An Evening With: Sir Geoffrey Boycott, Jonathan Agnew
Sir Geoffrey Boycott is appearing at Cheltenham Town Hall on 17th October 2017. Angela Cave caught up with him ahead of this.
“The word iconic is often overused but not in the case of Sir Geoffrey Boycott, cricketer extraordinaire and member of the Test Match Special team. He is the equal fifth-highest accumulator of first-class centuries in history, eighth in career runs and the first English player to average over 100 in a season (1971 and 1979) and so it was with some trepidation that I brought my enthusiasm for, but limited knowledge of, cricket to the table when I had the great pleasure in interviewing him – I needn’t have worried it was one of the most enjoyable interviews ever!
First of all, I have to ask with the retirement recently of your fellow commentator Henry Blofeld, are you going to take up the sartorial mantle and will we see you in raspberry trews, yellow shirt and lilac shoes,
Oh gosh love I don’t think so, I like pastel colours, pale blues and yellows and I don’t think my Rachel would like me going out looking like a deckchair, she tells me I should wear pastels and I do, but they don’t really work on a wet day I must say.
You are famous for your comments about your mother and her abilities on the cricket pitch with a stick of rhubarb – as in ‘My mother could have hit that ball with a stick of rhubarb’ so please share your favourite rhubarb dish.
It’s got to be stewed rhubarb with some cold custard and some cream – the simple things are the best and when I was a lad we had lots of fruit, whatever was in season, not like now when you can get everything all year round. My mother made the best fruit pies ever and I do like a fruit pie. We had a pantry and you eat what was about and the fruit was put fresh in the larder and cooked soon after – that’s why I batted so well, it was me Mum’s fruit pies!
Test Match Special’s anniversary match held recently was really great fun with captains, of which you were one, bidding for players at an auction with, unsurprisingly, sticks of rhubarb – you were the winning captain, tell us your secret.
Oh that was a good day! I was in it to win it, you don’t play if you don’t want to win in my book, so I told my team to have fun – but win. I picked my players carefully too – pick the girls I said to Michael Vaughan at the auction, they are young and fit, they have good fielding and ball skills and some of them are still playing, Charlotte Edwards had just retired and her team had won the women’s league so that was a no brainer – and those girls were good too. Phil Tufnell had no chance!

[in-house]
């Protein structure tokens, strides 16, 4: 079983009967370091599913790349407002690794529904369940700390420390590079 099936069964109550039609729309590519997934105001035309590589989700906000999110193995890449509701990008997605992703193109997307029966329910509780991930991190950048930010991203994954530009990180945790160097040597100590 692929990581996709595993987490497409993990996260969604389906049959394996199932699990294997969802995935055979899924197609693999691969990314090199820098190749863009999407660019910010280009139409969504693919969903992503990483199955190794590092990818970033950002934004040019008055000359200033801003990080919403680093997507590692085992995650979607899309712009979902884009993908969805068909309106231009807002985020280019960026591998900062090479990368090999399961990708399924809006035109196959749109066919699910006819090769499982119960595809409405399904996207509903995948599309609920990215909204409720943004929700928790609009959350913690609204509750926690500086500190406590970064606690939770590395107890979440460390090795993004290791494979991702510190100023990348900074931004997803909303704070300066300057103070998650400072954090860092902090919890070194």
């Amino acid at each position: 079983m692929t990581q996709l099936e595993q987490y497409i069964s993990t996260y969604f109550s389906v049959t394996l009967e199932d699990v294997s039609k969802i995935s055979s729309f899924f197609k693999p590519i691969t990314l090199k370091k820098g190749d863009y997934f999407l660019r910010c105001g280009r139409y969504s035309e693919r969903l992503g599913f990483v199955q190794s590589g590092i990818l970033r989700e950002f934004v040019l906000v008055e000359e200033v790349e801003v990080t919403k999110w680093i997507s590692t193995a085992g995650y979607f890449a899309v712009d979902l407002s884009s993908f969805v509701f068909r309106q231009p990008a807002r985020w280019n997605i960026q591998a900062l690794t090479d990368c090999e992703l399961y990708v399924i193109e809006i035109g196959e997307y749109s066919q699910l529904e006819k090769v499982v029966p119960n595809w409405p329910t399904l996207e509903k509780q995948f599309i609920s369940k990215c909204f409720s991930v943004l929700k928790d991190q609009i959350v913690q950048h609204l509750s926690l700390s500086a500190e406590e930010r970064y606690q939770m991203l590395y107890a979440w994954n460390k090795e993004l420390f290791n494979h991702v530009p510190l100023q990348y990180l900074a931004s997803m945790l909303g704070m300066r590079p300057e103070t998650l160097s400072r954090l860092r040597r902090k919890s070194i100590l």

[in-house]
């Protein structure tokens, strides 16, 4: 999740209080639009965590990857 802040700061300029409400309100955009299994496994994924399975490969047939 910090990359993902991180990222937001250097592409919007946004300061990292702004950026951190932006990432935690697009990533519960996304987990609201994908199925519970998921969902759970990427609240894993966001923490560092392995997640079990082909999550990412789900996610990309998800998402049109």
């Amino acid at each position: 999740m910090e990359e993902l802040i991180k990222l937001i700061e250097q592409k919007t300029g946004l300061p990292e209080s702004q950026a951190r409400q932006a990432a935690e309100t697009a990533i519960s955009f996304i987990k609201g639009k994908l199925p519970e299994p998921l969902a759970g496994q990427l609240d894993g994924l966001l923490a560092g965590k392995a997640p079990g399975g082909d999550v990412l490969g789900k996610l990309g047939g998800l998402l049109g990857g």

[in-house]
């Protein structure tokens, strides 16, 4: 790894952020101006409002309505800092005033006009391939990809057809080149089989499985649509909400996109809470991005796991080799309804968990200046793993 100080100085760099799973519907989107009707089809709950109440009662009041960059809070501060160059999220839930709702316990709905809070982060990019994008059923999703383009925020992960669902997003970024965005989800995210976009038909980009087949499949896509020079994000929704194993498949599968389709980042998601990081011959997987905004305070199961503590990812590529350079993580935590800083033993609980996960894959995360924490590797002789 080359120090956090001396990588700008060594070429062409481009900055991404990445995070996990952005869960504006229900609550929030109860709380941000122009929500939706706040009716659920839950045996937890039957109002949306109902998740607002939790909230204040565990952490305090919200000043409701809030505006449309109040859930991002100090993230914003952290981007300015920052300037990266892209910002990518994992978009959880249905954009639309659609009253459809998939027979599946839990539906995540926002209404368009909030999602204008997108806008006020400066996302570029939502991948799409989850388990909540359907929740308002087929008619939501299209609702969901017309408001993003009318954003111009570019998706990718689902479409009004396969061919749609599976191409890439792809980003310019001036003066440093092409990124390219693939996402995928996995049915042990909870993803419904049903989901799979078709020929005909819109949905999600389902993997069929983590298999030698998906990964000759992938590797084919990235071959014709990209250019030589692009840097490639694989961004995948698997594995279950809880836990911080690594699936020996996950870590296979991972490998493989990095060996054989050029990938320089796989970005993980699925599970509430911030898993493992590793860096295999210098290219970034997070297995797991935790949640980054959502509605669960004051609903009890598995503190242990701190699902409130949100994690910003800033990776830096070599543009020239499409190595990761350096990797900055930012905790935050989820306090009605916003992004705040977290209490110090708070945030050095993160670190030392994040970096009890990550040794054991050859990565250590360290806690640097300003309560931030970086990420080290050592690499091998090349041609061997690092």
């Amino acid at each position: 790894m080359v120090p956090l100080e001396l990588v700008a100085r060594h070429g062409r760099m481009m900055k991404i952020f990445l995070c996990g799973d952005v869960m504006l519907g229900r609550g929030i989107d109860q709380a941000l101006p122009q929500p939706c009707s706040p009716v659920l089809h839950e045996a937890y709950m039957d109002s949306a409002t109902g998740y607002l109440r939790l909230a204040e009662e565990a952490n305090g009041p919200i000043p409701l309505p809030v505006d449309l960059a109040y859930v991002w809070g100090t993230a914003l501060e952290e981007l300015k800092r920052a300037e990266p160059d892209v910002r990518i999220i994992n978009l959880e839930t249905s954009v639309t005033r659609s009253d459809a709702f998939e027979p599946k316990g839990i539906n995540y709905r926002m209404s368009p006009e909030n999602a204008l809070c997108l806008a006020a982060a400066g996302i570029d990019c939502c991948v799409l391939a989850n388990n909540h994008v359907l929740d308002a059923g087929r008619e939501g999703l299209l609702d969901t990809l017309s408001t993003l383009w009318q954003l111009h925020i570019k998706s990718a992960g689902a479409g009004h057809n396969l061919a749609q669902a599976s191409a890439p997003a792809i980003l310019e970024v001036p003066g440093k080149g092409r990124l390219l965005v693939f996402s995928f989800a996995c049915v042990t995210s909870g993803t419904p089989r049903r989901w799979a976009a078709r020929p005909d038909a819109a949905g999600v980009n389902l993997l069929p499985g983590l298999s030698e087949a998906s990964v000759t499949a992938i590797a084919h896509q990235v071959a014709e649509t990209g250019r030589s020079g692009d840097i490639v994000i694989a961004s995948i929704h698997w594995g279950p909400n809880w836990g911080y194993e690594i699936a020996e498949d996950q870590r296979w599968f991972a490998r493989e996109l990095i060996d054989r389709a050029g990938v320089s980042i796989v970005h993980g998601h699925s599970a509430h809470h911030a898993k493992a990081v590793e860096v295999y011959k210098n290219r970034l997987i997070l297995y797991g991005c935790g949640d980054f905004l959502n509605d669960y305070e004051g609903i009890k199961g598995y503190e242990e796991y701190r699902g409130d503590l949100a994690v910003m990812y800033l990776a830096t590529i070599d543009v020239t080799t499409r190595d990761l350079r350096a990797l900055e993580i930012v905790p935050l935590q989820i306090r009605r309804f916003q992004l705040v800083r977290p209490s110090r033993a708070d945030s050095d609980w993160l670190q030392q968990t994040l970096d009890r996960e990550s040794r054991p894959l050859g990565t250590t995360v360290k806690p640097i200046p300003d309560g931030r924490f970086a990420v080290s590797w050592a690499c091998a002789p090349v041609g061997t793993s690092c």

At this point Geoffrey’s mobile rang and he broke off to answer it, coming back to tell me that a signed bat he had given to a charity had raised over £500 for a local cricket club……
Well there are so many charities and they are all good so what I can do, I will do – that was a bat I had signed by as many well-known players as I could and then I told the lass to paint over the signatures with clear nail polish so they stayed on, a good tip is that it’s like varnish so it keeps the signatures safe. Mind you some of them are just squiggles so I write the name of the player next to them! My wife and I had a charity event at our house recently and raised £50,000 for Yorkshire Air Ambulance which was good but it doesn’t get much publicity, wouldn’t it be nice if every paper had a page of good news eh? Now that would be a really good read.
You are on tour with Jonathan Agnew, that must be great fun, it certainly is for the audience!
Oh it is, even tho’ he stitched me up recently on air by playing a prank on me about my 100th 100 being downgraded, gosh he had me proper he did. Even my wife Rachel was taken in, she was listening in the kitchen as she likes Test Match Special like you do and she was really cross. He had an official bit of paper which is what got me – but don’t you worry I’ll get him back, and anyway it had literally millions of hits on Youtube!
Which is your favourite cricket ground to comment in, and why?
Port Elizabeth, and I like Durham. The commentary box is right behind the bowler’s arm so I can see what the ball is doing down the pitch and the boxes aren’t too high. I like a box to be just above the side screen so I can see what is going on. Sometimes they put us like crows up in the sky and you can’t see the bounce of the ball and both of those grounds have good roomy boxes so we aren’t all squashed in!
If you could invite any cricketer, past or present, for dinner who would it be and why?
No question, W.G. Grace, what a man he was we, could have a right good natter. He was a legend for good reason he not only got over 50,000 runs and was the first man to get 100 100’s twice.The Daily Telegraph had a sort of benefit thing for him when he reached a particular milestone and asked readers to send in a shilling – in today’s money they raised ½ a million pounds!
The Prime Minister of the time, was it Mr Gladstone, sent him 100 shillings for 100 100’s but the rest was just small donations, not like today where they get thousands and thousands. He played til he was 50 something and he was a gargantuan man, a big man in body and in stature. He would play a game in Kent one day, then the next day get on a train to Yorkshire get a hansom cab from the station and do it all again. He had so much influence on the game, what a dinner that would be!
As this is our Christmas issue what will you be doing on Christmas Day?
Good question, well if I am fit and healthy I will try and get a game of golf in the sunshine in Melbourne before the Boxing Day Test and as I shan’t have family out with me a game of golf it will be – if the club is open, they have opened it for me in the past which was very kind so that’ll be me.”
An evening with Sir Geoffrey Boycott is on at the Cheltenham Town Hall October 2017.